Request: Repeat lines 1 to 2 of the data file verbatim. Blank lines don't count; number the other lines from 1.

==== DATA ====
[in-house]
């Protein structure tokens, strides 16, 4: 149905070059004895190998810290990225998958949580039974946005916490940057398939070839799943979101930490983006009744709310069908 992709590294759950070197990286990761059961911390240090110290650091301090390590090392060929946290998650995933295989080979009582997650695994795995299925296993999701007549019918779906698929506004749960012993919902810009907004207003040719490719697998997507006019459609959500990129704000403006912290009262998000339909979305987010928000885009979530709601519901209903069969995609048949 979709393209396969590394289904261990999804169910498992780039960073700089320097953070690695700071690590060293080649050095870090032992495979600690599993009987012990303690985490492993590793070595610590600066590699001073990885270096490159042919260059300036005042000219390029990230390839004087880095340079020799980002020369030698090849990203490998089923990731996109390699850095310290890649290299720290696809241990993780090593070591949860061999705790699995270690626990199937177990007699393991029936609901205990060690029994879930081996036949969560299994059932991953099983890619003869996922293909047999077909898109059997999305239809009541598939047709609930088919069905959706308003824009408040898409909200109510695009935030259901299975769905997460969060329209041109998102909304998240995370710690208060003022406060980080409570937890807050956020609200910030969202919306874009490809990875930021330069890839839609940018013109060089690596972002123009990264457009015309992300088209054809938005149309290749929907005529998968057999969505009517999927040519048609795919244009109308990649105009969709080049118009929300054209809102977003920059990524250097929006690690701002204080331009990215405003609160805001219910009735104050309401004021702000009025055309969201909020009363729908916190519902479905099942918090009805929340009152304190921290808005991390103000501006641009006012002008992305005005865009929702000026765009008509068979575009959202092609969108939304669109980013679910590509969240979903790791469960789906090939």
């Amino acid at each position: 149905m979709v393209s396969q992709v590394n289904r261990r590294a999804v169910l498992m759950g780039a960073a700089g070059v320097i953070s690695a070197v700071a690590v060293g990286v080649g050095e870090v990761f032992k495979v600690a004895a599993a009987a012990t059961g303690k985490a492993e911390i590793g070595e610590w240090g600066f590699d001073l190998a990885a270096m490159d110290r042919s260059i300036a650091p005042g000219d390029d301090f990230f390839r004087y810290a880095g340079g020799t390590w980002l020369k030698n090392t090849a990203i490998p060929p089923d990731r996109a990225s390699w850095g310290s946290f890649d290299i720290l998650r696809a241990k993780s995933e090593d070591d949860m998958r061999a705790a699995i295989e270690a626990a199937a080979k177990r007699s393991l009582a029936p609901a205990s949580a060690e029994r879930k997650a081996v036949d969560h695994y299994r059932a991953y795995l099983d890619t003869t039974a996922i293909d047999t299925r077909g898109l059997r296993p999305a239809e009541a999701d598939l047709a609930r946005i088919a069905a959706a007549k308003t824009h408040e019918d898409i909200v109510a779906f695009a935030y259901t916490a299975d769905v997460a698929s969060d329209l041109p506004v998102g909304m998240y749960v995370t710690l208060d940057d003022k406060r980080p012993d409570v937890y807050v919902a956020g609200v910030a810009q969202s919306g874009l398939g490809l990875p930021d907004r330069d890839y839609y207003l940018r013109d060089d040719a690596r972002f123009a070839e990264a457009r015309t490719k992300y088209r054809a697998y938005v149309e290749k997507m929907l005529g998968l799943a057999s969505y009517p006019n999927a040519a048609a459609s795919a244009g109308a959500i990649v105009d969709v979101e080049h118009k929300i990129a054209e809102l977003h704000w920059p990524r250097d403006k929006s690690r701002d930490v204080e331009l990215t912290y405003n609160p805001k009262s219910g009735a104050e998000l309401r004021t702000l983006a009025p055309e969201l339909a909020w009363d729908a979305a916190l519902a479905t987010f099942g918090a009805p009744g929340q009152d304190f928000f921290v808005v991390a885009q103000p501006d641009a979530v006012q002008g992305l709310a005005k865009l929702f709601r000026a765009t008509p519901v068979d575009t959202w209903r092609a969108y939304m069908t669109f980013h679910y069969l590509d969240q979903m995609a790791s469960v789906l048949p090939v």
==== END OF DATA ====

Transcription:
[in-house]
């Protein structure tokens, strides 16, 4: 149905070059004895190998810290990225998958949580039974946005916490940057398939070839799943979101930490983006009744709310069908 992709590294759950070197990286990761059961911390240090110290650091301090390590090392060929946290998650995933295989080979009582997650695994795995299925296993999701007549019918779906698929506004749960012993919902810009907004207003040719490719697998997507006019459609959500990129704000403006912290009262998000339909979305987010928000885009979530709601519901209903069969995609048949 979709393209396969590394289904261990999804169910498992780039960073700089320097953070690695700071690590060293080649050095870090032992495979600690599993009987012990303690985490492993590793070595610590600066590699001073990885270096490159042919260059300036005042000219390029990230390839004087880095340079020799980002020369030698090849990203490998089923990731996109390699850095310290890649290299720290696809241990993780090593070591949860061999705790699995270690626990199937177990007699393991029936609901205990060690029994879930081996036949969560299994059932991953099983890619003869996922293909047999077909898109059997999305239809009541598939047709609930088919069905959706308003824009408040898409909200109510695009935030259901299975769905997460969060329209041109998102909304998240995370710690208060003022406060980080409570937890807050956020609200910030969202919306874009490809990875930021330069890839839609940018013109060089690596972002123009990264457009015309992300088209054809938005149309290749929907005529998968057999969505009517999927040519048609795919244009109308990649105009969709080049118009929300054209809102977003920059990524250097929006690690701002204080331009990215405003609160805001219910009735104050309401004021702000009025055309969201909020009363729908916190519902479905099942918090009805929340009152304190921290808005991390103000501006641009006012002008992305005005865009929702000026765009008509068979575009959202092609969108939304669109980013679910590509969240979903790791469960789906090939």